Students from Confetti Institute of Creative Technologies hosted a musical performance night for the Forces in the Community charity.

The event was Harvey Harrington’s idea, who also performed at the event.

As the son of the chief executive of Forces in the Community, Rick Harrington, Harvey has seen first hand the struggles of veterans

He said he wishes more people knew about what they [veterans] go through.

“They are vulnerable after coming back from war,” he said.

He believes the charity has achieved their main aim of helping many veterans become part of society again by acting as a communal safe space.

“Lots of veterans have suicidal thoughts which is why this charity is important,” he added.

A 2022 report found that 0.2% of veterans committed suicide.

Veterans’ Affairs Minister, Johnny Mercer, said there needs to be greater awareness and support available for this “overlooked group” in society.

The charity supports veterans, reservists and their families living in Nottinghamshire and Derbyshire.

Launched in 2010, the organisation delivers housing support, employment advice and welfare and benefits guidance to ex service personnel.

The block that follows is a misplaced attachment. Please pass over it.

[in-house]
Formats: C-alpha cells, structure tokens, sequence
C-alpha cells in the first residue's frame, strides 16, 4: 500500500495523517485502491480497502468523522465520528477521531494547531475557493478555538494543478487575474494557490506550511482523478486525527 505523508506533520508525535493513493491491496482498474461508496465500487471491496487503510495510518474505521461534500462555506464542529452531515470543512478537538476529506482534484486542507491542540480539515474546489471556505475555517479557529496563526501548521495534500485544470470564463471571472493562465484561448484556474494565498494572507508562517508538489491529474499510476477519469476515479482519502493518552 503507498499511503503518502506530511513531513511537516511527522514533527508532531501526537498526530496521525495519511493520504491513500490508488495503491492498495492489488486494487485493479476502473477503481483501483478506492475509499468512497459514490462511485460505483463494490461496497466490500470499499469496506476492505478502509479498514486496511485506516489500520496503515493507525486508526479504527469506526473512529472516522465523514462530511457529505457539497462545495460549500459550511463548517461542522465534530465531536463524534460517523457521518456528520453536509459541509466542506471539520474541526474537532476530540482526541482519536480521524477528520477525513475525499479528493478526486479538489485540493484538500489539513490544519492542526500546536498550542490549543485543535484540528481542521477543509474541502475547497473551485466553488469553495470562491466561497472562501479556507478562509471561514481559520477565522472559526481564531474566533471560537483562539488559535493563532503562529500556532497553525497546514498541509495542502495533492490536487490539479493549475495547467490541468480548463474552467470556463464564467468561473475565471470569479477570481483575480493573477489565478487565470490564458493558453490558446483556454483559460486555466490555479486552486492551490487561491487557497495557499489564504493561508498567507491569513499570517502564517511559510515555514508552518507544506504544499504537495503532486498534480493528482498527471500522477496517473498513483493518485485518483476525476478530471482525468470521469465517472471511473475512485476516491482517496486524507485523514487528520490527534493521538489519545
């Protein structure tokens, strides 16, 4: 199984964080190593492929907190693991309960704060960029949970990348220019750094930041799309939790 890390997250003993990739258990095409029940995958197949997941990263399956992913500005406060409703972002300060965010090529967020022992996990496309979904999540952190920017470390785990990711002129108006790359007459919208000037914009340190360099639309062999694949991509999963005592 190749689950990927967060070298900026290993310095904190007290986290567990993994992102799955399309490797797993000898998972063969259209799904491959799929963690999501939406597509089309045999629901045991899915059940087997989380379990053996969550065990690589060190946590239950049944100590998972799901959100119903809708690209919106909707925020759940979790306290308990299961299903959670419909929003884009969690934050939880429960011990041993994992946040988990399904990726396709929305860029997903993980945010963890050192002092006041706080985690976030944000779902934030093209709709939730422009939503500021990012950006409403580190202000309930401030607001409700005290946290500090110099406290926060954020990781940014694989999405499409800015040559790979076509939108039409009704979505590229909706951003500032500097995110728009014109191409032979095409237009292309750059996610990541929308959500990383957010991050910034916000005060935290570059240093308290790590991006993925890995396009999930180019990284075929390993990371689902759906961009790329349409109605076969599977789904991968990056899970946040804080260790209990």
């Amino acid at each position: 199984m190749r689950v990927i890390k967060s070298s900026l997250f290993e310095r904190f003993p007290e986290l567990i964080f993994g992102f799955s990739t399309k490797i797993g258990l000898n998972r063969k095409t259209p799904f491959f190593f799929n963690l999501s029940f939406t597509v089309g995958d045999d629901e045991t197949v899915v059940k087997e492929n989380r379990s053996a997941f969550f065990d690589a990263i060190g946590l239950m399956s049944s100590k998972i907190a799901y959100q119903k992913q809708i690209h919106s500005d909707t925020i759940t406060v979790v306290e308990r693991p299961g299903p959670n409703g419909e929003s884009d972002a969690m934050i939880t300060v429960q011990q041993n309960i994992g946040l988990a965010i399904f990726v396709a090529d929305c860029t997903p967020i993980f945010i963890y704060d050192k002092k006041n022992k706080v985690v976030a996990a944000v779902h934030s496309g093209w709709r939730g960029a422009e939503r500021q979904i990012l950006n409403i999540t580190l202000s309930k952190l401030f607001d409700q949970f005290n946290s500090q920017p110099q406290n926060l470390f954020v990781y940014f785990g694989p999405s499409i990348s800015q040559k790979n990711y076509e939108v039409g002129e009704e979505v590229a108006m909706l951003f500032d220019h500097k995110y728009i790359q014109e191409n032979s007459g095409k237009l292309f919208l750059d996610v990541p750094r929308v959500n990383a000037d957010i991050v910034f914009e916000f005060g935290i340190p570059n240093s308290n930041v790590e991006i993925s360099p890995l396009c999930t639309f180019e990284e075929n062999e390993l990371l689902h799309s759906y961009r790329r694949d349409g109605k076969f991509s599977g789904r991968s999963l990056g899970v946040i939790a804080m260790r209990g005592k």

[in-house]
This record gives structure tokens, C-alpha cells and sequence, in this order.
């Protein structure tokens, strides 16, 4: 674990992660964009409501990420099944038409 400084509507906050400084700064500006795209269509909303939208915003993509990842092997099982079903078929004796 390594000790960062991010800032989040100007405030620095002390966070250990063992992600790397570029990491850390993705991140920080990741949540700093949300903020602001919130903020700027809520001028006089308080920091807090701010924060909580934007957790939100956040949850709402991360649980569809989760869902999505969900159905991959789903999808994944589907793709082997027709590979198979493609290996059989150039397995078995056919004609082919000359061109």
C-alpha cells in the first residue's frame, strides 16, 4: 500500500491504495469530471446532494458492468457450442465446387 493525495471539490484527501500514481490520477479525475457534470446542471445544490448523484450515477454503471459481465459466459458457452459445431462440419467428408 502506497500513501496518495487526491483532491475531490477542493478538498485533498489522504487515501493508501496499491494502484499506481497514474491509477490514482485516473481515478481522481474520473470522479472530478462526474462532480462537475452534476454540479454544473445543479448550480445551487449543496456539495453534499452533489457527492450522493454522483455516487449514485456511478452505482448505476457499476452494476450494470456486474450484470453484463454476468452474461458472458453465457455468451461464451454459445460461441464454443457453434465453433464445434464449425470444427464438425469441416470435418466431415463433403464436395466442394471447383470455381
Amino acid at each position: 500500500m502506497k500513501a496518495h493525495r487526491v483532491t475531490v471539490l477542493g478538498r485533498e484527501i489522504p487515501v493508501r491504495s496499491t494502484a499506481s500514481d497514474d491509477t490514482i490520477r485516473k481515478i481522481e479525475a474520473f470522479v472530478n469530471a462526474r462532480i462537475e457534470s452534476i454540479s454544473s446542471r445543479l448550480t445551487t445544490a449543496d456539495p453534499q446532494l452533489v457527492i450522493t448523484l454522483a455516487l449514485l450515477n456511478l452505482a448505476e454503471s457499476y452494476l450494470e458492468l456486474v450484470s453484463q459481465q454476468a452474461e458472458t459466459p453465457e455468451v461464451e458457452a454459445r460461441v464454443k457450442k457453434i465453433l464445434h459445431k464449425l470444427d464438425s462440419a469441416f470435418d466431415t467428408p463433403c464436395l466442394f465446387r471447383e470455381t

Many veterans say they often feel alienated after leaving their service, with many battling post traumatic stress disorder and depression.

Harvey said wanted to raise valuable funds as well as awareness to ensure people who have served the country feel supported.

Quinn Reed, a performer at the event, was happy to showcase her talent for a good cause saying music is the best way to unite people.

“Its easily the biggest community in the world you can get,” she said.

She admitted to being disappointed in the turnout at the fundraiser but hoped that the donations made would still be appreciated.

Forces in the Community say they have successfully managed many projects that help ease veterans back into society such as Helping Hands, Safety Catch and Veterans in Mind.

The charity also provides counselling from qualified psychotherapists.

  • 30% of veterans have disabilities after service.
  • 13-20% are diagnosed with PTSD.
  • 22% are diagnosed with depression.
  • 48,000 are either homeless or at risk.
  • 605 of veterans find it hard to ask for help.